Rajkumar’s work is driven by the knowledge that food insecurity is caused not by food shortages but food waste. A 2010 study by the U.S. Department of Agriculture Economic Research Services showed that 30-40% of the food supply in the U.S. was wasted at an estimated cost of $161 billion.

“World hunger is a major issue across the globe,” says Rajkumar. “People were trying so many solutions, but nothing seemed to work. When I was doing my own research, I came across food rescue. I saw there was a lot of food going to waste.”

Around Texas and the globe, nonprofit organizations and grassroots groups are working to fight hunger by preventing food waste: Keep Austin Fed is redistributing surplus food to food-insecure locals.

During the pandemic, the Food Recovery Network, a student-led organization, partnered with the Farmlink Project to rescue more than 1 million pounds of food from 120 farms across the U.S. and redistributed it to people in need.

In Detroit, Make Food Not Waste upcycles food and food byproducts from restaurants, farms and grocers by taking them to their kitchens, where professionally trained chefs make 4,000 meals to feed people while keeping 15,000 pounds of food out of landfills weekly.

In Germany, local WhatsApp groups are connecting people in need with food available for pickup with the aim of saving a slice of the estimated 931 metric tons of food wasted globally.

No Lost Food accepts most types of food – sealed items, cooked dishes, and leftovers.

“What we do before we give it to people is to do a quality check,” says Rajkumar. “This is an exaggeration, but we always say even if they have a slice of bread, don’t throw it out. Give us a call. At the end of the day, we don’t want any food to go to waste.”

Even expired items find a use. Partnerships with ranchers and gardeners allow them to reuse donations as animal feed or in composting, ensuring no food is wasted.

“We are partnered with a couple of people in El Paso and Anthony, Texas as well,” says No Lost Food Branch Manager Priya Raj. “They use it for all the animals that they have.”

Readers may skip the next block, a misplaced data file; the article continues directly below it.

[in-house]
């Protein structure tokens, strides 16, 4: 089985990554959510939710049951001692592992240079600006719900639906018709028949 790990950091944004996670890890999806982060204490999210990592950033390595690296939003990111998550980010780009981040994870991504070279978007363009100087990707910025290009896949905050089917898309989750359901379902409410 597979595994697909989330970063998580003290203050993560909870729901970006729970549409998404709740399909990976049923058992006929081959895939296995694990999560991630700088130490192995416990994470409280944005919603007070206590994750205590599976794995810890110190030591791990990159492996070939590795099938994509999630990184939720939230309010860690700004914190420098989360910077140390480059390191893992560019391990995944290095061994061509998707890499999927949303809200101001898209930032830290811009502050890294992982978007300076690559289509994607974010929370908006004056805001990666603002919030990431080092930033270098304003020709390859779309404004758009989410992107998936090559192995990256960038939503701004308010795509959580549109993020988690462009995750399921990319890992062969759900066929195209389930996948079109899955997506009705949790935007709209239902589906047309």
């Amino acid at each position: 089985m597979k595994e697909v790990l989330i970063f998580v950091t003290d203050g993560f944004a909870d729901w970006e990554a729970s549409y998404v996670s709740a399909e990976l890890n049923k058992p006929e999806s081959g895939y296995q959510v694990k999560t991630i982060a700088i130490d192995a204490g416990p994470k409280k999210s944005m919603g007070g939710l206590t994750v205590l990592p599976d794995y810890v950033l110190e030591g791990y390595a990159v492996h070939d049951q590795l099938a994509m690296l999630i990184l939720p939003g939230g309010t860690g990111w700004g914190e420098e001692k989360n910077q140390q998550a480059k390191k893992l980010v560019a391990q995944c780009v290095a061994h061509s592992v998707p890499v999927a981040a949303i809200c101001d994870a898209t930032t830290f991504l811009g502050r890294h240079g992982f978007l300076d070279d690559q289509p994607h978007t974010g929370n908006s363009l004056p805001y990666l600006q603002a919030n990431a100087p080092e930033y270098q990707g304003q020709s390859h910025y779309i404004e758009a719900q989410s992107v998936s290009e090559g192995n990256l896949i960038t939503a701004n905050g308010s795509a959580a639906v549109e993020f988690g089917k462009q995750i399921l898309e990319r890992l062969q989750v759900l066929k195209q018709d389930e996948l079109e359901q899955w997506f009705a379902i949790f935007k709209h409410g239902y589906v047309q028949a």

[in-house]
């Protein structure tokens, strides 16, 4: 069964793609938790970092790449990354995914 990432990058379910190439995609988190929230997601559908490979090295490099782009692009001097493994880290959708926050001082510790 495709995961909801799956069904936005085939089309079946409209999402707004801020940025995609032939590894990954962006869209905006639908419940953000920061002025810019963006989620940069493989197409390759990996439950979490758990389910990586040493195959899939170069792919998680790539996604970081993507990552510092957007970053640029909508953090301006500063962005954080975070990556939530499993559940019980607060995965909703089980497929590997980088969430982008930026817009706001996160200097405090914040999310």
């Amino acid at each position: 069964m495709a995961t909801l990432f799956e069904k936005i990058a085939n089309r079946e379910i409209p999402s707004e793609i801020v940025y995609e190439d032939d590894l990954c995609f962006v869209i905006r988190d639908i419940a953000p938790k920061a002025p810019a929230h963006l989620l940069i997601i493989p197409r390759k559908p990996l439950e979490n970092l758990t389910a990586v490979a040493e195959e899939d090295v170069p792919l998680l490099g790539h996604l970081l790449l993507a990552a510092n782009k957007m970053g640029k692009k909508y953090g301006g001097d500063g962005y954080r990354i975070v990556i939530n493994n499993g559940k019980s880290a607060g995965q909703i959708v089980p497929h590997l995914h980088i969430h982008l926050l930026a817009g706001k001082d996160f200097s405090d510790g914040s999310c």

The nonprofit started small, and as it grew it allowed Rajkumar and others to work with larger quantities of food as more volunteers helped pick up and distribute the goods.

“We started with four plates of food,” says Rajkumar. “We can work with any amount given. We did start off with three students initially, and now it’s a floating crowd of between 20 to 30 at any given time.”

No Lost Food has continued growing since its inception and also offers financial help for students attending college. In 2022, the organization gave two $750 scholarships to students in El Paso.

The scholarship came about as Raj learned first-year students who made it through the first couple of years of their education continued on and graduated. The application process for the next round of scholarships opens in March.

“There’s a lot of stats out there that show that most dropouts are because they can’t pay the fees for the first or second semester,” says Rajkumar. “After they make it past the first and second semester, they usually get other scholarships, or they figure out another way to pay for college.”

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Christian De Jesus Betancourt is Next City and El Paso Matters' joint Equitable Cities Reporting Fellow for Borderland Narratives. He has been a local news reporter since 2012, having worked at the Temple Daily Telegram, Duncan Banner, Lovington Leader and Hobbs News-Sun. He's also worked as a freelance reporter, photographer, restaurant owner and chef. Born and raised in Juarez, El Paso became Betancourt’s home when he moved there in the seventh grade. 

Tags: food accessfoodel pasowaste managementequitable cities reporting fellowship for borderland narratives